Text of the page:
And this is what piqued your interest in getting involved in this research?
And this is what piqued your interest in getting involved in this research?
Oh okay, I've told this story before. That I didn't know anything about it. This paper was published in 1980, I was not aware of it. My awareness came in 1981, when I got a call from Gloria Lupkin, who was then maybe chief editor, or an editor, at Physics Today. And she was interested in doing a story. She had heard that some young guy at Bell Labs named Bob Laughlin had come up with a theory to explain these plateaus and why they were accurate. And to explain the quantum Hall effect. And she had heard about this, it wasn't published, but she had maybe heard about it from Phil Anderson, who had heard it from Bob. She thought it was maybe interesting, so she wanted to know, did I know about? She had already known about me from other things, and we had a collegial relationship. So I said, "Quantum Hall effect? Never heard of it. What is it?" And she told me about it, and I said, "That's really interesting." And then I learned about Laughlin's theory in detail, I can't remember whether I learned more about it from her or from him, or from someone else. I gradually learned about it, I think, before it was published, maybe. Or maybe I saw a preprint. And I realized that this was really a brilliant insight, and that the whole subject seemed really interesting. And his paper, although it was brilliant, wasn't that easy to understand, and it raised some important questions in my mind, which I got interested in.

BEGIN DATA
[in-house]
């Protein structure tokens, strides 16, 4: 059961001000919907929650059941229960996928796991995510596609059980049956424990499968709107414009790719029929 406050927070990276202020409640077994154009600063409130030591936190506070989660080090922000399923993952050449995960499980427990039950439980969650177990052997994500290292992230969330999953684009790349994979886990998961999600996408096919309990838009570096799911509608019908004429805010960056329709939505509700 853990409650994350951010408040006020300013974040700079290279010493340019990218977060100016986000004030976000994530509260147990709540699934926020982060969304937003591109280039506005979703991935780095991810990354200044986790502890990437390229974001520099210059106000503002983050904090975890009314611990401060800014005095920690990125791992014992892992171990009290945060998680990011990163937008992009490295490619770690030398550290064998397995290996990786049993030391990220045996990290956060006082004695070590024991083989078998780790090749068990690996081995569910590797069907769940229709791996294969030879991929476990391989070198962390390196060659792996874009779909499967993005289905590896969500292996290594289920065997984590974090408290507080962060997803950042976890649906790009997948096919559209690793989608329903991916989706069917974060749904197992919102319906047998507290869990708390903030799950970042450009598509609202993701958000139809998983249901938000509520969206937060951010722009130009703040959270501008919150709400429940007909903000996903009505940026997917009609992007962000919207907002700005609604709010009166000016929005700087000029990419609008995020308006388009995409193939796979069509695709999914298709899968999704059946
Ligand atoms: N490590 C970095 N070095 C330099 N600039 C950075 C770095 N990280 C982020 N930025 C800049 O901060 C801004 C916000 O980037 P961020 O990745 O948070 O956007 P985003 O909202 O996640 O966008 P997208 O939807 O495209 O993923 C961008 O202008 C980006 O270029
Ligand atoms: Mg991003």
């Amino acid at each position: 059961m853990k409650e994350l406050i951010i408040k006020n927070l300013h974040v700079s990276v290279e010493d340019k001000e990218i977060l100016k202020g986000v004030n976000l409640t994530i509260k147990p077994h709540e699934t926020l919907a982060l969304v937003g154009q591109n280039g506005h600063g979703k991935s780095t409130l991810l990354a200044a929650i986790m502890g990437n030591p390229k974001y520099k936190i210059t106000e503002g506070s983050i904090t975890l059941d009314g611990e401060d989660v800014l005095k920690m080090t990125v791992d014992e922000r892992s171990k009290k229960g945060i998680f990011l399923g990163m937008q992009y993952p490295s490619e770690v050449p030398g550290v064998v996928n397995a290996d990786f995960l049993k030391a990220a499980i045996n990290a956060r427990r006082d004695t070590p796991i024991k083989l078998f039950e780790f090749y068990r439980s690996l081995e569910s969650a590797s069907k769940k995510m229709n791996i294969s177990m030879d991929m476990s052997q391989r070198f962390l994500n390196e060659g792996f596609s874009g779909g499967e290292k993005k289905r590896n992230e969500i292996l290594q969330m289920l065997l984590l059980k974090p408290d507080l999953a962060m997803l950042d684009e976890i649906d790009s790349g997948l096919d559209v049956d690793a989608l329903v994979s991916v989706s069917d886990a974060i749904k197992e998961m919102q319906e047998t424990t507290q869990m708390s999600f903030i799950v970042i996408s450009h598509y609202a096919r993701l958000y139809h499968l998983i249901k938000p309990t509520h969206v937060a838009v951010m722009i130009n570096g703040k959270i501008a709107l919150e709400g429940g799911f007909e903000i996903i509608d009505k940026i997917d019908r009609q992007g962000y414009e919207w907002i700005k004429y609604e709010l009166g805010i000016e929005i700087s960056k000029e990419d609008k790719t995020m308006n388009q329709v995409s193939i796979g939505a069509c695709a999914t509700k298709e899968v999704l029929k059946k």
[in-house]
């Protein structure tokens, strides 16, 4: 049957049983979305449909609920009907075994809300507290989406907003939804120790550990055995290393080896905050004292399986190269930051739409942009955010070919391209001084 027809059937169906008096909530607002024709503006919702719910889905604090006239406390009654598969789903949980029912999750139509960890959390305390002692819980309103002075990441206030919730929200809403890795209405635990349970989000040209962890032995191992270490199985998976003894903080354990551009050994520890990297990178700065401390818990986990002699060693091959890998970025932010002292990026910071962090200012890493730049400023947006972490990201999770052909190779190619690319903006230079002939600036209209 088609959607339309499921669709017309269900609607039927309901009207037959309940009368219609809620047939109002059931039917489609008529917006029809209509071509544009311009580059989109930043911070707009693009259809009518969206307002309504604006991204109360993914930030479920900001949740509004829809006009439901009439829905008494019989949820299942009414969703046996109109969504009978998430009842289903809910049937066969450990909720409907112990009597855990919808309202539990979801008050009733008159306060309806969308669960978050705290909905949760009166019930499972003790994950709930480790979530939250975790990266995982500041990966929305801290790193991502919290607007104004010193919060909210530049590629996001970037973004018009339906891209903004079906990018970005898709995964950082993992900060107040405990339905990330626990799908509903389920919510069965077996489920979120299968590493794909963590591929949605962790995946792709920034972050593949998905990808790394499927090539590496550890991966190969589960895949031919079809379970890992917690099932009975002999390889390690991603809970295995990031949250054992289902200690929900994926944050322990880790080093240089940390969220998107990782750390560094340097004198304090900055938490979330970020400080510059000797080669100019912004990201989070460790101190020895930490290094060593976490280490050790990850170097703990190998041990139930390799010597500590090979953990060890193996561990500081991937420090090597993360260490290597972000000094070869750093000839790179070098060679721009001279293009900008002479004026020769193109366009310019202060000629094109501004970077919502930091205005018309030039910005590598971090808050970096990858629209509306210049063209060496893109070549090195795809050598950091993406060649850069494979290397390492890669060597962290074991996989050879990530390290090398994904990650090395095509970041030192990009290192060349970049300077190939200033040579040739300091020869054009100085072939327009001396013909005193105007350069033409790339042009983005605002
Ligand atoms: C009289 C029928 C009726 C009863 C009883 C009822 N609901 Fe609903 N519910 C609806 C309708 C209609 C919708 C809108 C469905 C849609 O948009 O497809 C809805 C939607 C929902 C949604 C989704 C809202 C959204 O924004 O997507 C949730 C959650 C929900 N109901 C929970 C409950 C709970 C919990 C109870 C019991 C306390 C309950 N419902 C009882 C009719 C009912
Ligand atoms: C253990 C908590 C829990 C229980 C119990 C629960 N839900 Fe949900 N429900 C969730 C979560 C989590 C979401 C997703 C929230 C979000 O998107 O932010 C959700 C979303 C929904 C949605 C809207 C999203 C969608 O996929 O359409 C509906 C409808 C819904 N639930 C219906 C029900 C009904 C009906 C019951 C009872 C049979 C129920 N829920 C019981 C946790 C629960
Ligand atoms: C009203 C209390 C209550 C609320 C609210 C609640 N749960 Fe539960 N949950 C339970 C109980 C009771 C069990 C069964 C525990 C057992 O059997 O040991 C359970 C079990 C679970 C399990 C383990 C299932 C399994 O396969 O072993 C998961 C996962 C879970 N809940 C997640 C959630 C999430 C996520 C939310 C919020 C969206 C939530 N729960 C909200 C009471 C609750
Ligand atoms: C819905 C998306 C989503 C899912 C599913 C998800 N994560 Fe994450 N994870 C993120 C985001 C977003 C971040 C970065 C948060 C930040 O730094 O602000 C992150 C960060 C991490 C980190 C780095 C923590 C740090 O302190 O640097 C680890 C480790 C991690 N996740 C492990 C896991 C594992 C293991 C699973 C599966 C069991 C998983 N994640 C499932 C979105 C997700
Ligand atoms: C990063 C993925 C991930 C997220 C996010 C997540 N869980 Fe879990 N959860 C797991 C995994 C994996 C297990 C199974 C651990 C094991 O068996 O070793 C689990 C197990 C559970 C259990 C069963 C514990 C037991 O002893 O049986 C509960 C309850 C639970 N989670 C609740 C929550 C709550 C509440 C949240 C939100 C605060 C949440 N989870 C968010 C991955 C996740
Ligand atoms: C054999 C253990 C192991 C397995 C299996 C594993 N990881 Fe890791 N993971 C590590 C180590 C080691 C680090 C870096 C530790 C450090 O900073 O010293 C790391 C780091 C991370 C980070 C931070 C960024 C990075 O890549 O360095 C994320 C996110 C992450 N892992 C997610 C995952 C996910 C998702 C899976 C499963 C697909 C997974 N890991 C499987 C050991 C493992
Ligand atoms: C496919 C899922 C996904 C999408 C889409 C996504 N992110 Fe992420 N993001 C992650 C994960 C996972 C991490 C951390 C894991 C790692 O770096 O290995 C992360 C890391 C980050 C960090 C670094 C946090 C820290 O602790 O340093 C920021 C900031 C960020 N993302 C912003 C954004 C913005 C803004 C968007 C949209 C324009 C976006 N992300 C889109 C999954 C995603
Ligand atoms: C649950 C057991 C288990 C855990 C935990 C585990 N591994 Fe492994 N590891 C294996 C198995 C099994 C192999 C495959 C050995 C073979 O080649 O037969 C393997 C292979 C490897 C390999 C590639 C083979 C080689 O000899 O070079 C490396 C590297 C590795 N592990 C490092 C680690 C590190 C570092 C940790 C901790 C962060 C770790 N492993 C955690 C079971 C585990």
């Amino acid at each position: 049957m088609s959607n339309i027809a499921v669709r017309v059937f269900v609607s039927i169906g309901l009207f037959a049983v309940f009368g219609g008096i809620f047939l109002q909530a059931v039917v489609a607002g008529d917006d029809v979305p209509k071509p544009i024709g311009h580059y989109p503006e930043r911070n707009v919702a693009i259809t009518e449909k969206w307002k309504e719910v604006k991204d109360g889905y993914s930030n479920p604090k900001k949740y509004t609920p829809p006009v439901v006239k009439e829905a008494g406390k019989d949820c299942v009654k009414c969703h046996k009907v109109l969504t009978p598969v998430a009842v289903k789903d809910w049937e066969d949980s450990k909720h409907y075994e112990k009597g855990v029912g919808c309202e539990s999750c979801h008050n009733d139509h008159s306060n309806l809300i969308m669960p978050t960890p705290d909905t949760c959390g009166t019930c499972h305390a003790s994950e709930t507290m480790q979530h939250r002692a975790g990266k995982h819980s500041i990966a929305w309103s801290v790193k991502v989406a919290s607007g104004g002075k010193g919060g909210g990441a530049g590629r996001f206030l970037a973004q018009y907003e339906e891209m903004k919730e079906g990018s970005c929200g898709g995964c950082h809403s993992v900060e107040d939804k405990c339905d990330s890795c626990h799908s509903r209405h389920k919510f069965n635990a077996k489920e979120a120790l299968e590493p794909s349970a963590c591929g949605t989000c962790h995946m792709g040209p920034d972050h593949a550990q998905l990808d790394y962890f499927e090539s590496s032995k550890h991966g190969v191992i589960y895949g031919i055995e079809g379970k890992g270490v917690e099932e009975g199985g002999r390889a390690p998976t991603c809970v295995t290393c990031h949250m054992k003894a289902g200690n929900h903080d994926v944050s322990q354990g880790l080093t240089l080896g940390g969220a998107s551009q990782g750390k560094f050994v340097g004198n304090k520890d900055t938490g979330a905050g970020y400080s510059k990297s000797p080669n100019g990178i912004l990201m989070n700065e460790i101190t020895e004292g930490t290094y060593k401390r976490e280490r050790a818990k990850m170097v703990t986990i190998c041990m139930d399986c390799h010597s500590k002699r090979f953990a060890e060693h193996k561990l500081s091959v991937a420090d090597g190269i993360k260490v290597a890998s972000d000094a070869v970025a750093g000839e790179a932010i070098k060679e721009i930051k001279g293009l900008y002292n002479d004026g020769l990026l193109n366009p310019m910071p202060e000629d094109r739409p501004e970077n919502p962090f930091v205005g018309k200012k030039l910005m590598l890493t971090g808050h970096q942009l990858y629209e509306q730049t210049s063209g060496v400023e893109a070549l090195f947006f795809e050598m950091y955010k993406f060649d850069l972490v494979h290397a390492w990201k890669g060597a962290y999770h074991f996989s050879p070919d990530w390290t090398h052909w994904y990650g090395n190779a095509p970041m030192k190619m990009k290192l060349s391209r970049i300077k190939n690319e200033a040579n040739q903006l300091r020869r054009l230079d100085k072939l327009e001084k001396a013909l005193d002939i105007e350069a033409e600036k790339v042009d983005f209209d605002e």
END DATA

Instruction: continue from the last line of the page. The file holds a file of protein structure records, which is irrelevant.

And that's how I got personally involved, trying to clarify his paper, and I realized that it implied some things that were counter-intuitive, like states that didn't get localized by disorder in two dimensions, and even one dimension, which was contrary to the folklore at the time. These one-dimensional states, which in the end, had been predicted, if you look back at stuff, were the quantum analog of classical skipping orbits, consistent with the fact that they'd be one-dimensional states that that moved in only one direction around the Landau level. Essentially they had been predicted by Azbel, many years before. But in a different context, a three-dimensional context, and the importance of them was not so great there. So I didn't know about all this stuff, but anyway, that was what got my interest. And it turned out that I wrote a paper explaining this, which turned out to be influential, although at the time, I didn’t think it would be. I remember that Laughlin didn’t publish his explanation in Phys Rev Letters; somehow it got published in Phys Rev Rapid Communications, or something. So I didn't submit my paper to Phys Rev Letters, out of respect for Laughlin, because I thought he had the basic idea, although in fact it turned out to be one of my most referred-to papers. So, it was published in Phys.Rev., as a Rapid Communication, I believe. I didn't appreciate it as being that important at the time.
And why was it? What was the long term, I mean what was the effect of this paper in the field?